Freda turned out to be a fabulous seamstress.


“I made my children’s clothes,” she recalls. “Dr. Shaver’s wife owned a children’s shop and I made dresses for it.”


Jean puts it this way: “She became a superb seamstress making every stitch of clothes for her family, including intricate designs and wedding dresses. Sewing became a satisfying past-time, shopping for fabric and pattern bargains became a hobby while innovatively providing for her family. Her family was well dressed for all occasions.”


After the children started school, she returned to work as a seamstress in a coat factory, retiring at age 62 to care for her husband.


Away from work, Freda made quilts. “If I had a hobby, that would be it. I made a lot of quilts. I also loved plants and flowers, and at one time had a lot of dahlias.”


For a long time, she placed flowers on the altar for church services.


“I did the best I could with it,” she says. “Sometimes there would be wildflowers, and I’d get Walter to stop the car and I’d go get a bunch.”


She’d pick out goldenrod and larkspur and Queen Anne’s lace.


Freda is the last living charter member of Tabernacle Baptist, founded in 1954. She was honored at the church’s 65 anniversary last year. Freda says she’s looking forward to the big celebration today.


“But I’m a little nervous,” she admits. “There’s gonna be a lot of people there and I will be having to introduce a lot of people.”


Freda has eight grandchildren and eight great-grandchildren, and many nieces and nephews.


A former neighbor recently asked Jean if Freda were still mowing her lawn. No, Jean says. She stopped mowing at 89. “We forced her to hire a yard man by telling her the neighbors are going to talk bad about her children.”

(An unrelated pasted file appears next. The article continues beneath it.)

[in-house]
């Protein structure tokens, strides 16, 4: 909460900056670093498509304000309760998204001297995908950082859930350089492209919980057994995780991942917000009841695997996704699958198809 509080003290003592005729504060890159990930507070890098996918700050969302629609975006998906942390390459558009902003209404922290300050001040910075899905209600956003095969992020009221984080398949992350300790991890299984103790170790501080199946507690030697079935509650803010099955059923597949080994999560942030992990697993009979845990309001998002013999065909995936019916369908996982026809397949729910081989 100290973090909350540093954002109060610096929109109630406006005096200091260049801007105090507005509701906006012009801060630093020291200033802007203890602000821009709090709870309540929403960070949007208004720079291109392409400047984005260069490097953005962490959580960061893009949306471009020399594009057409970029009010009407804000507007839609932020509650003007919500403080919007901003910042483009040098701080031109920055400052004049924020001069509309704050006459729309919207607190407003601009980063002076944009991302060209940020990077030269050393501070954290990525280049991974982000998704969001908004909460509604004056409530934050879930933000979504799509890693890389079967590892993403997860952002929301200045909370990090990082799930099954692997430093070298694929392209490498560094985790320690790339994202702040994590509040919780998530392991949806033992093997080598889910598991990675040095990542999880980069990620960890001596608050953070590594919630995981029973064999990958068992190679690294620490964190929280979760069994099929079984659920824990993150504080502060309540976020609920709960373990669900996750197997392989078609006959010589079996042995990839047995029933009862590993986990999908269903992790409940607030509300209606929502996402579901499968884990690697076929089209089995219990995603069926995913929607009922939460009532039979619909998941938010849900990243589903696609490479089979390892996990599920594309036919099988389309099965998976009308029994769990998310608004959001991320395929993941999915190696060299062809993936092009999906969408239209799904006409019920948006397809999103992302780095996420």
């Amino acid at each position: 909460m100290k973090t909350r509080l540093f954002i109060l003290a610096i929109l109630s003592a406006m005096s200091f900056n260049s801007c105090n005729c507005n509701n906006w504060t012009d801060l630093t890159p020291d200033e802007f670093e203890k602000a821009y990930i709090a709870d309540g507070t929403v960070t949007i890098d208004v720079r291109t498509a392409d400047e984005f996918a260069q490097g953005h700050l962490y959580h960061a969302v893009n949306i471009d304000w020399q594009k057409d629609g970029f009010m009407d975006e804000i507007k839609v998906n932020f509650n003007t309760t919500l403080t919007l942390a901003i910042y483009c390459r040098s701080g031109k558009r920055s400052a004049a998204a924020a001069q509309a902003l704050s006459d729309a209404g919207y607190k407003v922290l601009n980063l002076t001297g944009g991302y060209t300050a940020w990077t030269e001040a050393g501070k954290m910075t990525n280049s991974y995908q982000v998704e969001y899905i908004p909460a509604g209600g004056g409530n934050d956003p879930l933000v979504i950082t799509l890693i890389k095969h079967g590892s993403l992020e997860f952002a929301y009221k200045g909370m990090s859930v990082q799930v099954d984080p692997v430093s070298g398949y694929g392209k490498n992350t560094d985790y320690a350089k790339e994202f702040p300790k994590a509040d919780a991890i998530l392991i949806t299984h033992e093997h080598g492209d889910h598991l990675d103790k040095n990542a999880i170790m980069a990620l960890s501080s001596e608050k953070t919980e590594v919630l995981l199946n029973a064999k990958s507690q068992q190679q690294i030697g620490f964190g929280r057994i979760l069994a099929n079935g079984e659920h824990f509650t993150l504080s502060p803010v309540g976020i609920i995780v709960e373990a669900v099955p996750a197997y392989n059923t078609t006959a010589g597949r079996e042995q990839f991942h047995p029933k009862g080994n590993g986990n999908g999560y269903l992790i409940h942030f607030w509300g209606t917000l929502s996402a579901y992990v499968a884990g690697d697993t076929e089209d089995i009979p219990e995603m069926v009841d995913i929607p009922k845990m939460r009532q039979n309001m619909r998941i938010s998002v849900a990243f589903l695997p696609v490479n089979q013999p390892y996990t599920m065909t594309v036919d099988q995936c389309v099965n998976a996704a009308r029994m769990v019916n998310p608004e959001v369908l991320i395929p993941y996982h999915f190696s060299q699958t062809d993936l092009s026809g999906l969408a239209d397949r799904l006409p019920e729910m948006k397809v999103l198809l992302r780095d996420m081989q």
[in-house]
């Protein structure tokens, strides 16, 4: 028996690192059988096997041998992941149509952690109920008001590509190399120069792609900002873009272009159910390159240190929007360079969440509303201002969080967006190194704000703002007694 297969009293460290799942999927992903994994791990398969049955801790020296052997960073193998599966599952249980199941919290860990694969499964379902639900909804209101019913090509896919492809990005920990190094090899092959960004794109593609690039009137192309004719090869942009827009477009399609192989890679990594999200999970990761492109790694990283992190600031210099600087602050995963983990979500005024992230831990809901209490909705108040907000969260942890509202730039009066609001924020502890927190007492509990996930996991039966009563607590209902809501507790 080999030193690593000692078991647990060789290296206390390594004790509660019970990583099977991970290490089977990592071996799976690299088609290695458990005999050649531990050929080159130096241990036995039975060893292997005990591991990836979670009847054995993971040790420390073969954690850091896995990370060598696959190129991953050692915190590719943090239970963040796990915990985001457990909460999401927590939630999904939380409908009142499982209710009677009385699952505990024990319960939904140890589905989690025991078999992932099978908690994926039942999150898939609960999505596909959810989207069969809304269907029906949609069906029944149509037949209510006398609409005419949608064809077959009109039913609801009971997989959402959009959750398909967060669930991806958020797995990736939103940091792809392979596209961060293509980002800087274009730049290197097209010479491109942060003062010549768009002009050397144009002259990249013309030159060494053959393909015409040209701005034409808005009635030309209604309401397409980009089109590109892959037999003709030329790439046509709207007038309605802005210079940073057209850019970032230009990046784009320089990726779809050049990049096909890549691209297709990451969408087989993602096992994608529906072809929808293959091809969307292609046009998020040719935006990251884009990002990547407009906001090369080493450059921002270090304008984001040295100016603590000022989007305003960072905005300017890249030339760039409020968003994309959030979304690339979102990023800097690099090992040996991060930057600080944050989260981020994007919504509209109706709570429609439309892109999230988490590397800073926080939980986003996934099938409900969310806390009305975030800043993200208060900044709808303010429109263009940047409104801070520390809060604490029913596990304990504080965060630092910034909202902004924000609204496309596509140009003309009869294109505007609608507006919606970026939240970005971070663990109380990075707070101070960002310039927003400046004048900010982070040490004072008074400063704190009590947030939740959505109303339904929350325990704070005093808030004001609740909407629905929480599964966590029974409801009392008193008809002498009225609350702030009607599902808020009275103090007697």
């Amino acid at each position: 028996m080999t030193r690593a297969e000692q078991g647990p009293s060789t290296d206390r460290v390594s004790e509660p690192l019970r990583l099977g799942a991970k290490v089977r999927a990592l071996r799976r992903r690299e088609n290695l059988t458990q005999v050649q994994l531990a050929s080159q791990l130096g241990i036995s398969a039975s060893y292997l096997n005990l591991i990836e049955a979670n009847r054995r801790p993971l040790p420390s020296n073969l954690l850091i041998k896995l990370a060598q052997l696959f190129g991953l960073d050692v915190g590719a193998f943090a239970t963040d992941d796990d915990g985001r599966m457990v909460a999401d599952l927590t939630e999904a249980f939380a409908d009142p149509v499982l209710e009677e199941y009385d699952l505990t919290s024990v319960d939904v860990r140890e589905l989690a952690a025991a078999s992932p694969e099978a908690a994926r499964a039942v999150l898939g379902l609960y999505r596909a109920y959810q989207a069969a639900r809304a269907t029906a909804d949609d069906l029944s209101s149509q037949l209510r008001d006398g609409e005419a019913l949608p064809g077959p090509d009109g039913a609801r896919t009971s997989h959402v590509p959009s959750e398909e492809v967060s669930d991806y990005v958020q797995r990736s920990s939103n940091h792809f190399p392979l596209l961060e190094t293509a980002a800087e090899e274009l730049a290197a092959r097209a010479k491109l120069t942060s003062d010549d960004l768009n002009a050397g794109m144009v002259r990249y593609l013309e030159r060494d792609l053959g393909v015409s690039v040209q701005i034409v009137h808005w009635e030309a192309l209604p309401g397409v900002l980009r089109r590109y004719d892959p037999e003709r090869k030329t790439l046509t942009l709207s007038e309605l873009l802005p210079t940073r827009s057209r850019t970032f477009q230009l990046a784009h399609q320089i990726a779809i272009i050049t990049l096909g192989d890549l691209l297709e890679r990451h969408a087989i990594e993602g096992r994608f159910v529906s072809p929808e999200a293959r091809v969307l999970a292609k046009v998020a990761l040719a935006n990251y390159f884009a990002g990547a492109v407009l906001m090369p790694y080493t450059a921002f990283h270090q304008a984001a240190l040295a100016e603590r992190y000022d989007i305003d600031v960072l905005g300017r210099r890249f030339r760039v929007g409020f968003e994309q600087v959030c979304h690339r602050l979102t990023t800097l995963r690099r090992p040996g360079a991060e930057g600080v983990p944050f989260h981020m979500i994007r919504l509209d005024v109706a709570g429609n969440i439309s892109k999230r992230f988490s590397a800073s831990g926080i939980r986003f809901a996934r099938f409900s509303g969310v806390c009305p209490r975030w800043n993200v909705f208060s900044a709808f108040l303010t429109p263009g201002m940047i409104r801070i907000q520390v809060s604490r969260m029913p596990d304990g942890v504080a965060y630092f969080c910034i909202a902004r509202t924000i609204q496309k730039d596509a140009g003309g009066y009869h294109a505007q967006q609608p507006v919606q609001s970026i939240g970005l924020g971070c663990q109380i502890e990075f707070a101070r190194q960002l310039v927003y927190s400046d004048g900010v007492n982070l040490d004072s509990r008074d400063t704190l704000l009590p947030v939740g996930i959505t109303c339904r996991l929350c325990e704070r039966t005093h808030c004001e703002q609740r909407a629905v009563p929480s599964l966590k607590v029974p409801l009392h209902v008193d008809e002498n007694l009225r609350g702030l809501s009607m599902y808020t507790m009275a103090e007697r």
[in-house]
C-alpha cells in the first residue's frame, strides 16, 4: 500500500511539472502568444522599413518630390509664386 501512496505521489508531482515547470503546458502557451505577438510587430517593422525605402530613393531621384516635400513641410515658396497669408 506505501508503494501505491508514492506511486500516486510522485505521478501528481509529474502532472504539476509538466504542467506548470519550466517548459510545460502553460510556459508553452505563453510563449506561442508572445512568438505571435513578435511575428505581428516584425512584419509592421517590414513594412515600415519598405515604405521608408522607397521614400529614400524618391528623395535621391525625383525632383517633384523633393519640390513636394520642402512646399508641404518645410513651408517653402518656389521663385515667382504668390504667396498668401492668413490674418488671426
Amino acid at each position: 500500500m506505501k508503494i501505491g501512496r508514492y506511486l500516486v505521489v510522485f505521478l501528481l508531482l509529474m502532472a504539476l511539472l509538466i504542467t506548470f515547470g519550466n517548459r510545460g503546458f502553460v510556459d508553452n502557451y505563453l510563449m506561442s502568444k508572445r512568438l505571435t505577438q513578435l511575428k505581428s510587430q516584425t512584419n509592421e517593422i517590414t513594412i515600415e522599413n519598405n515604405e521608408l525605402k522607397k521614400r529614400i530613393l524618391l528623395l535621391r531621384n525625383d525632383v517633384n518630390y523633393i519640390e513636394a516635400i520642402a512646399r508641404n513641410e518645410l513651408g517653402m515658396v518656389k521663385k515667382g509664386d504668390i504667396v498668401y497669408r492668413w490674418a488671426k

Freda would supply flowers for the church altar.


Still, when the children planned to come and do yardwork, Freda would already have a lot done by the time they got there.


“I was doing what I loved to do,” she says.


Freda only had two childhood mishaps. One was breaking her arm when she was in first grade. She fell over a basketball in the cloakroom. “I was sick to my stomach with the pain.”


She had to go to the doctor every day to see about her arm, and ended up staying with an aunt in Salisbury. When she was 8, she had a tonsillectomy. Dr. Frank Marsh took her home with him so she could recover. The Marshes, who had no children, offered to adopt Freda, but her mother told him, “I want to keep my family together as long as I can.”


“That didn’t happen, and I’m glad,” Freda says.


Growing up was not all hard work, Freda says. “We had enough brothers and sisters to make a game.”


They rolled old car tires up and down the road, and her older brothers took turns sliding off the barn roof. A neighbor tried to teach her to swim, but she never learned.


They’d often play “Ain’t no bears out tonight” which went something like this: “Ain’t no bears out tonight, Papa killed ’em all last night.”


And then one of the kids was the bear.


Freda is the last of her siblings. When she was 85, Freda planned and paid for her funeral.


“I wanted to take the burden off my children when I did die,” she says. She’s got her songs and her outfit picked out — and of course her flowers.


Church is something that’s been part of the rhythm of her life all these years, she says. “We went to church when we were little and we did the same thing after we were married, my husband and I.”